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Guest Column: The future of the Nation rests with its women

By Duane A. Beyal
Special to the Times

My mother, who passed on in 2010, lived a life of sacrifice.

I remember her rising first every morning in our ramshackle home in Church Rock, N.M. Soon the smell of coffee wafted into my room. In spring and summer birds tweeted and chirped in an early morning chorus. In fall and winter, dogs barked and grumbled.

Mom began cooking and the scent of bacon filled the air. I’d usually get up too and join her for a cup of coffee.

My mother had an honest face with clear brown eyes and a voice that was described by one writer as “like water.” In her youth, photographs show her with a striking resemblance to a young Elizabeth Taylor.

All her life was filled with children. There was us, her kids, three boys and two girls. Then there were the children of relatives who were unable to care for them for short or long periods of time.

She invited them all. She cooked and prepared the dinner table for up to eight kids. Her kitchen and cupboards were well stocked.

At breakfast time she divided us into teams. One group set the table, another toasted and buttered bread, another emptied the trash. One would sweep the floor.

On occasional Saturdays, she took us with her on the drive to Window Rock where she caught up on work while we played outside around the pink building and the Council Chamber.

She worked for the tribe’s Personnel Department then the Division of Social Welfare where her expression, “good grief,” became well-known.

She retired in 1997.

But hardship was a part of her life. On many mornings, on the way to work, she waited at the railroad crossing in Gallup while a train passed slowly or backed up while the clock ticked past 8 a.m. This was years before the overpasses were built.

Once when times were hard and money scarce, she gathered us at the kitchen table to tell us we would have to eat hamburger and gravy for a while. In response, we all cheered because that was one of our favorite dishes.

Her praise echoes through the years as when I drew a Christmas card that was chosen to be printed by Church Rock Elementary School. Or when I placed third in my age group at a Punt, Pass and Kick competition. And when I stood with the class of 1974 with a high school diploma in my hand.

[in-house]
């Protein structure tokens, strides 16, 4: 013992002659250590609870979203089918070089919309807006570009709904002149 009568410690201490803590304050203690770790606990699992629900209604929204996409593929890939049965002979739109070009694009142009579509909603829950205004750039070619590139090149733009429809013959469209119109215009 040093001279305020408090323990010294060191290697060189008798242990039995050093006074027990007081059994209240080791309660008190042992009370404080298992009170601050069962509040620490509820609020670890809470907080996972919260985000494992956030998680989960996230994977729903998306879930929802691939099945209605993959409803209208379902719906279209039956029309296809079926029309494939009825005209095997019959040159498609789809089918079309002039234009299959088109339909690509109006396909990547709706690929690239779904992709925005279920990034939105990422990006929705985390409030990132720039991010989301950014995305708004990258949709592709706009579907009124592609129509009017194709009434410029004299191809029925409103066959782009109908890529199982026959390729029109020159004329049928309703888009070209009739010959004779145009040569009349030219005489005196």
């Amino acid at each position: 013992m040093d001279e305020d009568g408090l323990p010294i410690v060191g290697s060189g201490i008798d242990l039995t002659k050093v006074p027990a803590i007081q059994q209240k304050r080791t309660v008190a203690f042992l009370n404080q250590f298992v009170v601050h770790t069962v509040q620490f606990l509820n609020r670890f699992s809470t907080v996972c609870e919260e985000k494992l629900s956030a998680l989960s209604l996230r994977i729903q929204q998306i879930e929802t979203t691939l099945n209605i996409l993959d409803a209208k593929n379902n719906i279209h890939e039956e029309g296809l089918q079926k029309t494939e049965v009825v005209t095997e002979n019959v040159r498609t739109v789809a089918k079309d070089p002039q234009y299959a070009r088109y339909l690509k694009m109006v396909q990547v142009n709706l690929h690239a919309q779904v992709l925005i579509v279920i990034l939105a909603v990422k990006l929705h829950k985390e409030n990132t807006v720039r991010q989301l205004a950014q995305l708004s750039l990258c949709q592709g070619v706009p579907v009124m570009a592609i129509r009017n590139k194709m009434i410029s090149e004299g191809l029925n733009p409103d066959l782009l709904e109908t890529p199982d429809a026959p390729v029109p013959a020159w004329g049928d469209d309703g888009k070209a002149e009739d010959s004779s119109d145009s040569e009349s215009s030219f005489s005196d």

Yet, despite her unwavering service and commitment to her children, I wonder about the many things she may have wanted to do. Like travel, go to events, meet people or go to college.

Once she said half jokingly, “What would you kids do if I got one of those houses?” She was talking about tribal housing in Window Rock.

Afterward her comment stayed in my head. Could she be missing things she could’ve done if not for us?

But her life spent with us belies that supposition. Her love touched us all and spread to our children and their children on through today.

Her life illustrates the pillars of strength, stability and perseverance. She always taught us to stand up and speak clearly when we had something to say.

Today, her offspring are grasping at today’s opportunities. Two of her grandchildren, Dana and Brooke, got their education beyond high school and now work at Tsehootsoi Medical Center and the New Mexico Department of Health, respectively.

And they are not alone. The Navajo Nation is following a trend. Across the U.S., female students outnumber males in college attendance. The March 23 Albuquerque Journal had a humorous piece about females who may be in trouble as they try to find a male to marry who is as smart as they are.

The Navajo Nation scholarship office reports that in 2011 female students received 66 percent of financial assistance as opposed to 34 percent for males. In 2013, female students received 64 percent while males received 36 percent. Where before a man who had land and property and was a good worker may have been the ideal, maybe the new ideal will be a guy with a college degree. No offense to all you guys out there, but the numbers from the scholarship office do not lie.

This indicates that the current and future strength of the Navajo people remains with the female population. Since time began, we identify with our mother’s clan. Remember the saying that when a Navajo women no longer wants a man, she places his saddle outside the door.

My mother sacrificed everything for her children. That, in a nutshell, is what makes us strong today.

Mom said that when she was born at grandpa’s settlement north of Fort Defiance, he carried her to a small hill just east of the hogan. There he blessed her in the rising sun.

That blessing lives on today in the hearts of her children and their children. And the basic truth of the female is showing across the Navajo Nation.


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